Nick, later on, found pictures of Underwood in his father’s boxes and remembered how he used to relate stories about a special friend who resided in Alabama which turned out to be the Underwoods’ home state.
Both men neither knew nor disclosed their last names but the two shared stories to their respective families about how they hated to be aboard a flying plane, hated thunder and lightning, hated to eat fish and how the war affected them in the same way.
Photo-licensing specialist Virginia Swanson, who wrote about Angelo Klonis in 2005 for Digital Journalist, wrote that Underwood loved Greek music and food. Soon after, Nick developed a theory on his own why the photo of his father was labeled by Smith as “TE Underwood”.
According to him, men in the special forces often used special nicknames and initials to call each other. Angelo Klonis’ strong Greek features, language and personality might have earned him the moniker “Crazy Greek” which when translated to Greek was Trelós Elliniká or TE.
As how Swanson put it in her article, TE in Smith’s film records was a mixture of the friends’ (Underwood and Klonis) names. Experts all agree, though, that Underwood isn’t in any of the files left by the famous WWII correspondent.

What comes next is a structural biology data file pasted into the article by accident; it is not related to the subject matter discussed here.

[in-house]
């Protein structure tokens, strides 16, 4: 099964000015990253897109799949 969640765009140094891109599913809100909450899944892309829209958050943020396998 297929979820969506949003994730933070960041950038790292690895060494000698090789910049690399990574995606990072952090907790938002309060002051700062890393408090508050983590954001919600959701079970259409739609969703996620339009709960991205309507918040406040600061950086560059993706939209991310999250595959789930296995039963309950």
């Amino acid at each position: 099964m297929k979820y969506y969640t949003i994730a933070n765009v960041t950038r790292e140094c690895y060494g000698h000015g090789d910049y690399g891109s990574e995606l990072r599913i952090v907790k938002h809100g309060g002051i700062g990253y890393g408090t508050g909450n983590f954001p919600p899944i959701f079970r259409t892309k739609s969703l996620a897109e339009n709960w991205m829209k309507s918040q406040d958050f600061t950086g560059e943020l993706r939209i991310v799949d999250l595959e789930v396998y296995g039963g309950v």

Moreover, just as Nick thought he had seen all the pictures on his father Angelo Klonis during the war, the face of his father was once again featured earlier this year on the cover of the WWII History Magazine. The photo is seemingly taken the same moment as the Smith canteen photo though this one was from a wider and higher angle.
When Silence is Broken
Like most WWII veterans, Angelo Klonis was not enthusiastic in sharing about his war experiences choosing to keep mum about that part in his life.
He went home to Greece and stayed there for nearly ten years after the Mayflower Café where he worked was ousted by JC Penny from its location in 1958. When he came back to Santa Fe, he opened Evangelo’s in 1969. Nick later opened The Mediterranean or The Med in Alameda.